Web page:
For those of you not familiar with recumbent bikes, the bike frame has been designed with the seat lowered so that it is ridden with the cyclist reclining on his back. However, if you haven’t seen a standard recumbent bike before, and you want to view one, we suggest you look elsewhere. Steven’s bike is any thing but standard!
Steven Roberts is a 39-year-old electronics innovator who conceived and designed the BEHEMOTH (which stands for Big Electronic Human Energized Machine… Only Too Heavy). Over the course of ten years, the BEHEMOTH has evolved from its predecessor, the Winnebiko and the Winnebiko II, to its present state, which is essentially a rolling laboratory. Steven has traveled over 27,000 kilometers (17,000 miles) around the United States on his bike.
Steven has over 150 industry sponsors and when he’s not on an extended road trip with BEHEMOTH, he’s hard at work in his 1200-square-foot lab, tucked away in a little-used building at the Sun Microsystems facility in Mountain View. It’s here where most of BEHEMOTH’s technological wizardry is tested and implemented.
In exchange for the lab space and lots of computing power, Steven holds an open house for Sun engineers every Friday afternoon. It’s an exchange that’s been beneficial to both parties.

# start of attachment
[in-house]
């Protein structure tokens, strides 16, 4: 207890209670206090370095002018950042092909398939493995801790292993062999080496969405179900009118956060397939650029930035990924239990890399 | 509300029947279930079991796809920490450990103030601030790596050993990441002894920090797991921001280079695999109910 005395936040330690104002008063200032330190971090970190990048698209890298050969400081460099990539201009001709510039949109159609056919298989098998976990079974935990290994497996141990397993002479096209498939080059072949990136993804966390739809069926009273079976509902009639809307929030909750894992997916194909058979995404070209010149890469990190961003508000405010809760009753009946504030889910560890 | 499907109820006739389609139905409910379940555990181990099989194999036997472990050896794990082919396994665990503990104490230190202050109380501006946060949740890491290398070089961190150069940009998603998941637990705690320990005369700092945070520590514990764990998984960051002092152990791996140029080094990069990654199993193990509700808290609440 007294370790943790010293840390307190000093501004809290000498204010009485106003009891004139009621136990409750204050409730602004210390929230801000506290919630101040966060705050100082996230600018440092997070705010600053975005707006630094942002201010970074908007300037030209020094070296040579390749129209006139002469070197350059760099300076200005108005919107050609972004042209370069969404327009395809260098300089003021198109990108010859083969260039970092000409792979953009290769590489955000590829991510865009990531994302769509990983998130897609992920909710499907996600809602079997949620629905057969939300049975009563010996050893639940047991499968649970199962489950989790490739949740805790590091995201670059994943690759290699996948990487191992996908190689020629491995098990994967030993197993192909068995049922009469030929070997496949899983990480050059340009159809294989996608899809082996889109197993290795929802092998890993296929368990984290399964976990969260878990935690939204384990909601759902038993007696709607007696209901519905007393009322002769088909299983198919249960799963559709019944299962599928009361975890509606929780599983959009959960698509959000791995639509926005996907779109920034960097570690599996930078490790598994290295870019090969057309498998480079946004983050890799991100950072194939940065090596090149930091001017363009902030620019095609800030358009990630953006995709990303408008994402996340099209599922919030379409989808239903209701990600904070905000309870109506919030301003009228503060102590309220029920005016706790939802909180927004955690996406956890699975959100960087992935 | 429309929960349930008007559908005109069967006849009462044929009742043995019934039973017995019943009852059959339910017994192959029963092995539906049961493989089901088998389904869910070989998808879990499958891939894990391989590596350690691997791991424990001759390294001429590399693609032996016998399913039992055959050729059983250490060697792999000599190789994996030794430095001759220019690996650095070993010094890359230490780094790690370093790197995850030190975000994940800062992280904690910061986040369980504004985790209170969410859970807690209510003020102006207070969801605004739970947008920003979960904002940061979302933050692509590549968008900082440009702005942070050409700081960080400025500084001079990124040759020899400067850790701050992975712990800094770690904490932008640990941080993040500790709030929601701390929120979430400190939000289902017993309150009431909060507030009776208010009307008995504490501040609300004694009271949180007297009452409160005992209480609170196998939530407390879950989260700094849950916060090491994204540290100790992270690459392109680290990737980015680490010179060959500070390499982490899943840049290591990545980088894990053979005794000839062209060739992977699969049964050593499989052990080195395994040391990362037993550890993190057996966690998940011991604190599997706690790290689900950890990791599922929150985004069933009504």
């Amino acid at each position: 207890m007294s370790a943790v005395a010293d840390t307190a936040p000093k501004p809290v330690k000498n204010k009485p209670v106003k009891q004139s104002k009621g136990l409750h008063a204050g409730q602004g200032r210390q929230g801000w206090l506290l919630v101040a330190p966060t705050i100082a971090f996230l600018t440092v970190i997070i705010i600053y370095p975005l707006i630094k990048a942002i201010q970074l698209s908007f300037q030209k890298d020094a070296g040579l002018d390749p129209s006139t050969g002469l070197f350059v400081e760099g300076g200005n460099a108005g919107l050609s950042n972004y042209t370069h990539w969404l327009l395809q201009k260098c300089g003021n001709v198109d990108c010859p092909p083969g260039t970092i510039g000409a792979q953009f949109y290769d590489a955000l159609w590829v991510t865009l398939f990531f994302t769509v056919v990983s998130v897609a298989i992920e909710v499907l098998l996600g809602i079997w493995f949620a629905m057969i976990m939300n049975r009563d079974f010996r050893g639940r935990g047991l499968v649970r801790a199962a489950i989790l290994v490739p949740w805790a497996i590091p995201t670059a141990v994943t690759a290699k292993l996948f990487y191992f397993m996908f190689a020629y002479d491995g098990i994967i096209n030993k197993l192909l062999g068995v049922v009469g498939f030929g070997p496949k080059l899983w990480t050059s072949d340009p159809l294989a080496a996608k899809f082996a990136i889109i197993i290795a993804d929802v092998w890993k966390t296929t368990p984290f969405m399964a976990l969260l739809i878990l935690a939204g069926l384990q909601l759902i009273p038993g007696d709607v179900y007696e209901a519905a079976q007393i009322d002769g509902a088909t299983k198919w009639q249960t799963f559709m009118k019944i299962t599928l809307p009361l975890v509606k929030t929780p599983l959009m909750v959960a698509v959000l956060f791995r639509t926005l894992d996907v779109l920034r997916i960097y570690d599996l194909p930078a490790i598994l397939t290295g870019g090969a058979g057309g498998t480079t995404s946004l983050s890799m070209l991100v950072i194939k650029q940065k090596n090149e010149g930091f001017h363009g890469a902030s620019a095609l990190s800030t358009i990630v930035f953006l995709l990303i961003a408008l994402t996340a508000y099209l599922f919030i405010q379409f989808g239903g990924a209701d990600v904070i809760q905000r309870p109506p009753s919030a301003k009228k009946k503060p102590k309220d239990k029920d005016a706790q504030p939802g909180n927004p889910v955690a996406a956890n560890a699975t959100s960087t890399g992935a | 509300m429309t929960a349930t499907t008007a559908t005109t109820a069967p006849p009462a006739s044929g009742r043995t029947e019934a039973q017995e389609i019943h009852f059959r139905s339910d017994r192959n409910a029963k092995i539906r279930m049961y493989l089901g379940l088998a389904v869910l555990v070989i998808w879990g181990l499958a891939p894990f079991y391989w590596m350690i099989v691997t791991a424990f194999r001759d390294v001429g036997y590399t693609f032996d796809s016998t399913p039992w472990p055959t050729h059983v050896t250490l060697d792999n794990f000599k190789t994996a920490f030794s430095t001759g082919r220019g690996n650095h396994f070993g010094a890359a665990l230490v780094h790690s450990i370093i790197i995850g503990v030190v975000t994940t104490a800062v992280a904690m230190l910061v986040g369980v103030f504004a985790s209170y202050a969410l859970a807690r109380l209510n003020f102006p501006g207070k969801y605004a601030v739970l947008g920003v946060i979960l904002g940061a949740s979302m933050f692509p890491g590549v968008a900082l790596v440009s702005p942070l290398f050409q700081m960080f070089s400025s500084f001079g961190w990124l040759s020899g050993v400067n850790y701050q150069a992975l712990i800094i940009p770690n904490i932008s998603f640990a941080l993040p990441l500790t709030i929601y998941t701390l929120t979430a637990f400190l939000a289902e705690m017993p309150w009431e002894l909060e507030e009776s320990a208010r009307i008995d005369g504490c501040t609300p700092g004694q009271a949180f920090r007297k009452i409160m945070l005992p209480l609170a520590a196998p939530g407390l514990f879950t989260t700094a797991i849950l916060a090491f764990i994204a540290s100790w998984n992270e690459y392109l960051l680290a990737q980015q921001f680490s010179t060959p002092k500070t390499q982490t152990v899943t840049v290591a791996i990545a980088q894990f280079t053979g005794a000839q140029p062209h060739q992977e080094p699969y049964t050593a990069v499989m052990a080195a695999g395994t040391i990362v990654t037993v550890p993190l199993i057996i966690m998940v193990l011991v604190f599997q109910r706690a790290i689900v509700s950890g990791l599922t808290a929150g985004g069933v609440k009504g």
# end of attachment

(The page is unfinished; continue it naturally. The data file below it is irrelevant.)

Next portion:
In addition to his informal work at Sun Microsystems, Steven provides engineering analysis and expert feedback on the hardware he gets from his industry sponsors through Nomadic Research Labs.
He also publishes The Journal of High-Tech Nomadness, a magazine for techie nomads (armchair or otherwise) that’s formed around Steven’s off-the-wall perspective and sense of humor. Steven consults with his scientific conspirators on Internet, MCI, GEnie and other computer networks.
The BEHEMOTH is quite unbelievable. Steven conceived and designed the bike himself. Equipment on his bicycle includes:
- Qualcomm satellite station for electronic mail and emergency SOS.
- Satellite station mainframe.
- Solar panels (72 watt) to run everything electrical on the bike.
- Removable briefcase (Manpack) with 10-watt solar panel lid. It contains a laptop computer and a radio data link allowing Steven to communicate with the bike when he’s away from it. For instance, he can access the computers and also listen and talk to people viewing the bike.
- Microwave motion sensor that can signal Steven if someone gets within 10 feet of the bike when it’s unattended.
- Six levels of security
- 105-speed crossover drivetrain.
- Macintosh computer with 40MB hard drive, IBM PC with 40MB hard disk and VGA screen and Toshiba laptop.
So, you might ask, what’s next? Steven has discussed the possibility of an amphibian kayak that will embody the mission-critical sub-systems of BEHEMOTH optimized for the challenging environment of full-time aquatic adventure, ranging from rivers and lakes to the open ocean.
Steven will be touring his bike around the exhibit floor all three days, and will be giving presentations in the Pacific Bell booth on a regular basis. Be sure not to miss this great opportunity to see, hear and talk with one of the world’s most popular conversation pieces!
You must log in to post a comment.